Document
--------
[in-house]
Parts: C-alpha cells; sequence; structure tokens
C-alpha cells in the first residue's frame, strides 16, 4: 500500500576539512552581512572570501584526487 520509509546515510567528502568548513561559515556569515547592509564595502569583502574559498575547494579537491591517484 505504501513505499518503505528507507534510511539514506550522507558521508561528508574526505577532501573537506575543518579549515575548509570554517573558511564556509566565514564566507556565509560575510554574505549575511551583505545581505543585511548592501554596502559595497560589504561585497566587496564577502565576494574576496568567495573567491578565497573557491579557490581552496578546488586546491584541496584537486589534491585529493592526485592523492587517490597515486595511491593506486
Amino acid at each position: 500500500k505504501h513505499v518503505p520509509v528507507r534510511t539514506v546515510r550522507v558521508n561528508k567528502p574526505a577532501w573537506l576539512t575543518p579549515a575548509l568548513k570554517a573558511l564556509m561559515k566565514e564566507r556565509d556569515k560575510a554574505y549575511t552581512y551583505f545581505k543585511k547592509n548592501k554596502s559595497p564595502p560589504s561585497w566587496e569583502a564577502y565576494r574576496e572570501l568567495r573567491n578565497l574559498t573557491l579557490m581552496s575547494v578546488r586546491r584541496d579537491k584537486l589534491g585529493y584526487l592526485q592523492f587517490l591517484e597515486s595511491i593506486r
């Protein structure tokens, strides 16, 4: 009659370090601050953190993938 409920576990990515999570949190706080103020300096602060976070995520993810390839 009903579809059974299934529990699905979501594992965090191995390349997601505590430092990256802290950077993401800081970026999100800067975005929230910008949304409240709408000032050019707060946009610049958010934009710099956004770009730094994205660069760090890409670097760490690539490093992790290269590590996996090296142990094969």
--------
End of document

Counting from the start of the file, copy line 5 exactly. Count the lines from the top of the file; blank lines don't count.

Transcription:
């Protein structure tokens, strides 16, 4: 009659370090601050953190993938 409920576990990515999570949190706080103020300096602060976070995520993810390839 009903579809059974299934529990699905979501594992965090191995390349997601505590430092990256802290950077993401800081970026999100800067975005929230910008949304409240709408000032050019707060946009610049958010934009710099956004770009730094994205660069760090890409670097760490690539490093992790290269590590996996090296142990094969």